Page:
U.S. markets closed
  • S&P 500

    3,911.74
    +116.01 (+3.06%)
     
  • Dow 30

    31,500.68
    +823.28 (+2.68%)
     
  • Nasdaq

    11,607.62
    +375.42 (+3.34%)
     
  • Russell 2000

    1,765.74
    +54.07 (+3.16%)
     
  • Crude Oil

    107.06
    -0.56 (-0.52%)
     
  • Gold

    1,828.10
    -1.70 (-0.09%)
     
  • Silver

    21.13
    +0.09 (+0.42%)
     
  • EUR/USD

    1.0559
    +0.0034 (+0.33%)
     
  • 10-Yr Bond

    3.1250
    +0.0570 (+1.86%)
     
  • GBP/USD

    1.2255
    -0.0005 (-0.04%)
     
  • USD/JPY

    135.2100
    +0.2770 (+0.21%)
     
  • BTC-USD

    21,263.14
    +84.83 (+0.40%)
     
  • CMC Crypto 200

    462.12
    +8.22 (+1.81%)
     
  • FTSE 100

    7,208.81
    +188.36 (+2.68%)
     
  • Nikkei 225

    26,491.97
    +320.77 (+1.23%)
     

Elon Musk said repricing his Twitter deal for less is 'not out of the question,' according to report

·3 min read
Elon Musk.
Elon Musk.Andrew Kelly/Reuters
  • Elon Musk said that a Twitter deal with a lower price tag is "not out of the question," Bloomberg reported.

  • He previously tweeted concerns about spam bots and sparked a response from Twitter CEO Parag Agrawal.

  • Musk spoke at a conference in Miami and amid tough times in the tech industry, meaning he might be looking to renegotiate the deal.

At "The All In Summit 2022," Elon Musk didn't give the impression that he felt that way about his Twitter deal.

He said that a deal with a lower price tag is not "out of the question," Bloomberg reported.

"Currently, what I'm being told is that there's just no way to know the number of bots… It's like, as unknowable as the human soul," Musk said at the Miami conference, per a social media video, Bloomberg added.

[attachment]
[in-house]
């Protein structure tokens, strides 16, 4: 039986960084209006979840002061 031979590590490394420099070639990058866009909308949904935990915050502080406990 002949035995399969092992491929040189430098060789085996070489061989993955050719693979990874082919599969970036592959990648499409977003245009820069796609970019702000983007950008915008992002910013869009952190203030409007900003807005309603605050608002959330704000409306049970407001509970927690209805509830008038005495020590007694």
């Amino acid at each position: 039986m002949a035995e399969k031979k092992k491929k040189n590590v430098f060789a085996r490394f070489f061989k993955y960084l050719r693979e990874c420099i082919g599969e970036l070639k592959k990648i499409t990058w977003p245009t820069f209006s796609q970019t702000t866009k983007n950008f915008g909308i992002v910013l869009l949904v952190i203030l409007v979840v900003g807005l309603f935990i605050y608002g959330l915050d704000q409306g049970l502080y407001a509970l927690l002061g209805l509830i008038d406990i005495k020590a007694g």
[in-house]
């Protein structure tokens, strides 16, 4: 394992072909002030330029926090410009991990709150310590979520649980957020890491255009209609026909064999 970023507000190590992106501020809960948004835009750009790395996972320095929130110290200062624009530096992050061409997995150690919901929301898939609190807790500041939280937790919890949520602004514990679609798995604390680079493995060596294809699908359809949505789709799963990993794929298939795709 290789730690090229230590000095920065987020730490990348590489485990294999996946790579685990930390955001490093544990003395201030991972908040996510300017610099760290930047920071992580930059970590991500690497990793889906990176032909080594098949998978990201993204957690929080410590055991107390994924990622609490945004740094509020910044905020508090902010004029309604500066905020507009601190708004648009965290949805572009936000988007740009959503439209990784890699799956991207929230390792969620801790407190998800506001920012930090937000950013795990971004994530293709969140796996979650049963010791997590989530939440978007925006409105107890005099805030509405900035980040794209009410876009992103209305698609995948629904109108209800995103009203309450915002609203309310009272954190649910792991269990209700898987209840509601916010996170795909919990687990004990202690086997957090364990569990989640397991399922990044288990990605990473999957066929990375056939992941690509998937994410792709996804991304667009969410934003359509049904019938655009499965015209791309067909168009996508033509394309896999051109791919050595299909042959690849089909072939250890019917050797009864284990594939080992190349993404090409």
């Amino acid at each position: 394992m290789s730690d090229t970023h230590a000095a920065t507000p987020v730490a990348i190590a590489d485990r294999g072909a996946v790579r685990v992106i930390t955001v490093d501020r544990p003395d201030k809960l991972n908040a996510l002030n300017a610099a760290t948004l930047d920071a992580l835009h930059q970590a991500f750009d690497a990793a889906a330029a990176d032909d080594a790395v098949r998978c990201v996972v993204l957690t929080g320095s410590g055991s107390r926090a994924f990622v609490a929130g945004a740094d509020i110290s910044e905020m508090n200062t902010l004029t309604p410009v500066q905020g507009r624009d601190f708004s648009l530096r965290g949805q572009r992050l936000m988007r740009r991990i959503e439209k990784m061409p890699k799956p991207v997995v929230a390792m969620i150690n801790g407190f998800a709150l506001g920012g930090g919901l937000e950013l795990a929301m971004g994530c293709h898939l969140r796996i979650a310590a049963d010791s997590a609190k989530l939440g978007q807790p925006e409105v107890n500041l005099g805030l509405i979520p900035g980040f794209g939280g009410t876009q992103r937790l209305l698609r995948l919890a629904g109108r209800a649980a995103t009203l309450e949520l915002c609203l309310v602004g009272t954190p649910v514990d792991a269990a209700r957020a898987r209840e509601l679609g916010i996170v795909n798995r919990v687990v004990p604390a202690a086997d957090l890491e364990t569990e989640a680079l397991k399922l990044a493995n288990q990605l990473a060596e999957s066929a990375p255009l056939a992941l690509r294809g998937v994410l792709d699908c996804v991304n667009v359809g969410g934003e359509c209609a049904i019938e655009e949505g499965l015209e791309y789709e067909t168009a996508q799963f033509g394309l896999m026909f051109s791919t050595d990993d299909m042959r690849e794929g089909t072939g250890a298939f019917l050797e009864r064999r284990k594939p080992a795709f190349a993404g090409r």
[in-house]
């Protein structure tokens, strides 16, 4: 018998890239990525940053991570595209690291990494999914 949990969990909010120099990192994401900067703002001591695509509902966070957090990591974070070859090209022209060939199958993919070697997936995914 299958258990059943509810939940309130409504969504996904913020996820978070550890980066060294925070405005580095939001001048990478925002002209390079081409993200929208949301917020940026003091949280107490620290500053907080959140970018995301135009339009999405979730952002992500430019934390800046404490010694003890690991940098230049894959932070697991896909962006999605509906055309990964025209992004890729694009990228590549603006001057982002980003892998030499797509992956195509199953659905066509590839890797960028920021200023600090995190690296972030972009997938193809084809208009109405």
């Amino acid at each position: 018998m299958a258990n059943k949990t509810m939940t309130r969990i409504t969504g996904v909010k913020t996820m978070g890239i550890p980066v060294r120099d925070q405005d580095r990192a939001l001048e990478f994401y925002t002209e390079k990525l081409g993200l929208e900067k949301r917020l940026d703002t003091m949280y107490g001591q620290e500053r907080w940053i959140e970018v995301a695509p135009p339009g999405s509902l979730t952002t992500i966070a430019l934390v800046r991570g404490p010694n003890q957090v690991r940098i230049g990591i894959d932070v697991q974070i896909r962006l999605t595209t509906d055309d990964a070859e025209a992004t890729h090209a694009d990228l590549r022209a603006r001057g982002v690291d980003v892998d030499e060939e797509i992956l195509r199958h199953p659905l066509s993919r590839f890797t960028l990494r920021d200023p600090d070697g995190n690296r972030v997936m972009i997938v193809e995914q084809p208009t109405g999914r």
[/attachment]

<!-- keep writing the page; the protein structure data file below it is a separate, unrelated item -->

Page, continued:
For the last few days, Elon Musk has been waffling publicly on his bid to acquire Twitter for about $44 billion as tech stocks dropped.

It started Friday morning when he tweeted the deal was temporarily "on hold," then later he was "still committed" to the purchase. That evening, he said his team would check how many spam bots were in 100 accounts.

This seemed to have sparked a response from Twitter stakeholders.

Musk also said Friday evening 100 accounts was the sample size Twitter uses, and then Musk said Saturday that Twitter's legal team said he broke his NDA by revealing that.

Twitter CEO Parag Agarawl said in a thread Monday just anyone couldn't perform a spam bot test with 100 accounts, and Musk replied to the thread with a poop emoji.

Twitter has long reported its spam account count at 5%, Variety has noted.

Musk has talked about having issues with spam or bot accounts on Twitter before, but Wedbush analyst Dan Ives said that Musk was talking about spam bots as a "dog ate the homework" style explanation to get out of the acquisition or negotiate down the price.

"The massive pressure on Tesla's stock since the deal, a changing stock market/risk environment the last month, and a number of other financing factors has caused Musk to get 'cold feet' on the Twitter deal," Wedbush noted, as Insider previously reported.

The bot idea is "not a new issue and likely more of a scapegoat to push for a lower price," Ives added.

As for the conference, several Twitter users also reported that he said "The more questions I ask, the more my concerns grow," about the company. Insider was not able to independently verify this.

Musk spoke at "The All In Summit 2022" Monday afternoon at 2 p.m. ET on video, and the media was not permitted to come to the event, per Bloomberg.

The event is an offshoot of the eponymous podcast, which covers "all things economic, tech, political, social, and poker," according to its Twitter bio.

The All In event website promised "three days of discussions, belly laughs, poker, and fine wine with the besties," and included speakers like Nate Silver, editor in chief of FiveThirtyEight, and Keith Rabois of Founders Fund.

Twitter and Elon Musk did not respond to a request for comment.

Read the original article on Business Insider